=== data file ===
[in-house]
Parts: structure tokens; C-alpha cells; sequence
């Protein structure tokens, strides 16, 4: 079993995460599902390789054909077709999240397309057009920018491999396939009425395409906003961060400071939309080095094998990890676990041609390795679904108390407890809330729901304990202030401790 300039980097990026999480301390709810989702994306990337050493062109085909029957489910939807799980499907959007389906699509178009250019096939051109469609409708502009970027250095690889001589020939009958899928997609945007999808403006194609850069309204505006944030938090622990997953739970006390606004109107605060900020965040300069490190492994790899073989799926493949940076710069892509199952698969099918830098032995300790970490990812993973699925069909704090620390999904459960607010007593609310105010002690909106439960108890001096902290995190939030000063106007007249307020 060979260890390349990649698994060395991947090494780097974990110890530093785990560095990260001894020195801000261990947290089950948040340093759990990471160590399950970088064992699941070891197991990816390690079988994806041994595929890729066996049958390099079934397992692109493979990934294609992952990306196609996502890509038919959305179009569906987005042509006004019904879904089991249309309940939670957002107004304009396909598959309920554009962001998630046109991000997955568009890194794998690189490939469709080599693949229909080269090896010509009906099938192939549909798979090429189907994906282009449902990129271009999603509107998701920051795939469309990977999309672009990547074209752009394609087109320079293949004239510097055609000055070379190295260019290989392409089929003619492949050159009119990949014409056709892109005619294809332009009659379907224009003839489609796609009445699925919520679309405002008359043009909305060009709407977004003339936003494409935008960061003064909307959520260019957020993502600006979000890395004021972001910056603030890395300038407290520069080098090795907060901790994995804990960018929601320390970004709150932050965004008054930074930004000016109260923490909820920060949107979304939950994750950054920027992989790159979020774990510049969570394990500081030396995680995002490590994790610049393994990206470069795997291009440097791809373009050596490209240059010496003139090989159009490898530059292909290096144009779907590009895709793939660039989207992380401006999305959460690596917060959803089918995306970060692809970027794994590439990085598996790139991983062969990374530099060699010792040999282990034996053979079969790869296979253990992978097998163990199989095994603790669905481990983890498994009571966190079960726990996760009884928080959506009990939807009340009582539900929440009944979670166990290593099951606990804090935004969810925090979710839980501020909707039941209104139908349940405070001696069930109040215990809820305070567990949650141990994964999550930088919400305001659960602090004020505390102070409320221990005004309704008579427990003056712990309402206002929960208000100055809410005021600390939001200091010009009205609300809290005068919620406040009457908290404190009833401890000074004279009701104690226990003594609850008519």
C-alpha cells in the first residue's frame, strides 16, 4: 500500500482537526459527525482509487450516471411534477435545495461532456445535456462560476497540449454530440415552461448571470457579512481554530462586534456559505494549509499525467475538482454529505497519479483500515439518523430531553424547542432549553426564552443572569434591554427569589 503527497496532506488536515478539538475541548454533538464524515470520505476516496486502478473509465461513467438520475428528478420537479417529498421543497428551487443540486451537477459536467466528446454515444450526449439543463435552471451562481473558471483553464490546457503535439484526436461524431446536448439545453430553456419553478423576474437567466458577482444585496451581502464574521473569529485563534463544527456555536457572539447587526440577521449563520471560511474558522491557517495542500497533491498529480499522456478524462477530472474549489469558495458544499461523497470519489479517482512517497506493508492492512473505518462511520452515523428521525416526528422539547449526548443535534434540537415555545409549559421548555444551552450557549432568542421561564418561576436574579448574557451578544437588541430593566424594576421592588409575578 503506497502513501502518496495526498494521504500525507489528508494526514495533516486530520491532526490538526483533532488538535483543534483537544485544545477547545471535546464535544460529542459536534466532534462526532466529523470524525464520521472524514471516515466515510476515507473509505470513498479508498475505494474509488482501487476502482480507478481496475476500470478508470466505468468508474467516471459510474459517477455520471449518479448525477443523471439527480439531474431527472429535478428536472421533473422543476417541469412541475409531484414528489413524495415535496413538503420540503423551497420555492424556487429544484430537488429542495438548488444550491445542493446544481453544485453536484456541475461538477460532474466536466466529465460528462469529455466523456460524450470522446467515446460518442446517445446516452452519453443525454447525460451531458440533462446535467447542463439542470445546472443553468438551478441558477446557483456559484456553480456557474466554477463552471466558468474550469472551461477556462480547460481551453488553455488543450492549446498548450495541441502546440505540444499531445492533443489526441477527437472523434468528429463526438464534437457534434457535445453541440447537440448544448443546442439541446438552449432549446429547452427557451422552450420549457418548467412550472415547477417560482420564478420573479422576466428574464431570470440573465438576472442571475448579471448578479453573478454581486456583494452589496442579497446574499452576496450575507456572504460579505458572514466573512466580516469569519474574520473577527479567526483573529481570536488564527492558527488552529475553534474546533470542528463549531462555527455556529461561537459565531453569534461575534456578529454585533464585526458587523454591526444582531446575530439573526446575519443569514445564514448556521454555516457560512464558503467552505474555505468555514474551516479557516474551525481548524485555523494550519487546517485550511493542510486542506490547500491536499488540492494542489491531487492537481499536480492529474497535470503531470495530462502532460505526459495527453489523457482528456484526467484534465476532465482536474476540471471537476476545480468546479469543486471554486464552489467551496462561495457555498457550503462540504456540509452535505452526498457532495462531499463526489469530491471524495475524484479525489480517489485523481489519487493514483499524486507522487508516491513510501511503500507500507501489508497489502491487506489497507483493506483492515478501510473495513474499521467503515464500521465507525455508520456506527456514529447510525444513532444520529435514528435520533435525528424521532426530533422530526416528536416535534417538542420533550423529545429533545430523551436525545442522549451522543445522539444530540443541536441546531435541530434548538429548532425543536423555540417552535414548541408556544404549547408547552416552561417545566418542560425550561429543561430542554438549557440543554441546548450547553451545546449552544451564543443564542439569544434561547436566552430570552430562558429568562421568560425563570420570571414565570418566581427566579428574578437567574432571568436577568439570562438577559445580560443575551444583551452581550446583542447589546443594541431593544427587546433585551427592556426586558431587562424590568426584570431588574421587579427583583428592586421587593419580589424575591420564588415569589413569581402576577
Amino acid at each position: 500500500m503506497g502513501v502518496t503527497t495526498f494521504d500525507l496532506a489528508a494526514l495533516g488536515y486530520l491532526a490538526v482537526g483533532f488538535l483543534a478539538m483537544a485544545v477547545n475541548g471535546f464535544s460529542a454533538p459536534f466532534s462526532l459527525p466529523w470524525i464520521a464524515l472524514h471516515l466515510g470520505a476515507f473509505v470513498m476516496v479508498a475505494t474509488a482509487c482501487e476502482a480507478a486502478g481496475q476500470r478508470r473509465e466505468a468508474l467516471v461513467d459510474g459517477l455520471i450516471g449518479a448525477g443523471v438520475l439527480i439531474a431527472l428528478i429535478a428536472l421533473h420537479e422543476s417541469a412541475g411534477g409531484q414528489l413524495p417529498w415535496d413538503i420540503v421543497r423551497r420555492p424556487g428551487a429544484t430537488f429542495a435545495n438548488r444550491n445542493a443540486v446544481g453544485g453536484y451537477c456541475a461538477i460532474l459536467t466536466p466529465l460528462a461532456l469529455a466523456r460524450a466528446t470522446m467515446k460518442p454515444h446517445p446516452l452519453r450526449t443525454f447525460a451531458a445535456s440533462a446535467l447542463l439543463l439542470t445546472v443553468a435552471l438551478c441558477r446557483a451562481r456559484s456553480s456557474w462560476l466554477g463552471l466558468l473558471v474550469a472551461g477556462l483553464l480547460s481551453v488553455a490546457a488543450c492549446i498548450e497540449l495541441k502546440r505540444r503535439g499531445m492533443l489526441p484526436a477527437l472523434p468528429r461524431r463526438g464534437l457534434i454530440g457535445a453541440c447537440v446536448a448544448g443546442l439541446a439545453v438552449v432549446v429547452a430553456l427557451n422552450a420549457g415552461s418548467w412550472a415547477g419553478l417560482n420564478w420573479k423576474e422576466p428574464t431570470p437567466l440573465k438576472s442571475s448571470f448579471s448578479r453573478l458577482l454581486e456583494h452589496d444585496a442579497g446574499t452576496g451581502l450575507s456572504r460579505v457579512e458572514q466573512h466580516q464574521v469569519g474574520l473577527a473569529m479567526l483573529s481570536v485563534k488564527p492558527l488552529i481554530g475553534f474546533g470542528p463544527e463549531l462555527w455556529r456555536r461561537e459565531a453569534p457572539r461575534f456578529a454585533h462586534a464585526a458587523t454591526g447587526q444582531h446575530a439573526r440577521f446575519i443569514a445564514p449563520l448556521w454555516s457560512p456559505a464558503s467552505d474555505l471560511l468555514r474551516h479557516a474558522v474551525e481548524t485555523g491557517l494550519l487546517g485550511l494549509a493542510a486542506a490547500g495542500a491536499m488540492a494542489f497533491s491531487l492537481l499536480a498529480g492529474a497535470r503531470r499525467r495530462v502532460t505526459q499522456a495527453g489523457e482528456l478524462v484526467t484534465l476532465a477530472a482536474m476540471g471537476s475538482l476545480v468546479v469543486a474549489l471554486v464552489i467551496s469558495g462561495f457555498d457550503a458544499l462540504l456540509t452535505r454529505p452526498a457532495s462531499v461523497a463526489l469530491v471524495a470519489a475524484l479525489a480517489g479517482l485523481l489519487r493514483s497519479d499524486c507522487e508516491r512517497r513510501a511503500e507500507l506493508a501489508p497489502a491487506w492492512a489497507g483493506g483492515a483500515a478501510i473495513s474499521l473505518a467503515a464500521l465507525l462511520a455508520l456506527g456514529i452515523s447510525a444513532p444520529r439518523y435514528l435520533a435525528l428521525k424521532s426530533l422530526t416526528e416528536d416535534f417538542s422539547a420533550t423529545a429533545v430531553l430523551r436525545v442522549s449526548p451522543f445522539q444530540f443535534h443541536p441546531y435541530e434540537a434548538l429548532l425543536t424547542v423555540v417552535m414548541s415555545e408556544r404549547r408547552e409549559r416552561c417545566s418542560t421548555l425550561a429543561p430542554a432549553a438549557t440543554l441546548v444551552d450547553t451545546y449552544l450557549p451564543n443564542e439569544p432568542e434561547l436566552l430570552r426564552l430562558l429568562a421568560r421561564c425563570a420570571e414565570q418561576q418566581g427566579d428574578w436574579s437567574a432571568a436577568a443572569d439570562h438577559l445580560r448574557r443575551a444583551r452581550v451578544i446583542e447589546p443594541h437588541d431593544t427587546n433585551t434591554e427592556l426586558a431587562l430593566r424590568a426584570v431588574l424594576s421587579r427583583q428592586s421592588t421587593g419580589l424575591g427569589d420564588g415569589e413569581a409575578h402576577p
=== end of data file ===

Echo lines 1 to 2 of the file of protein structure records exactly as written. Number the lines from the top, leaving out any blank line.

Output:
[in-house]
Parts: structure tokens; C-alpha cells; sequence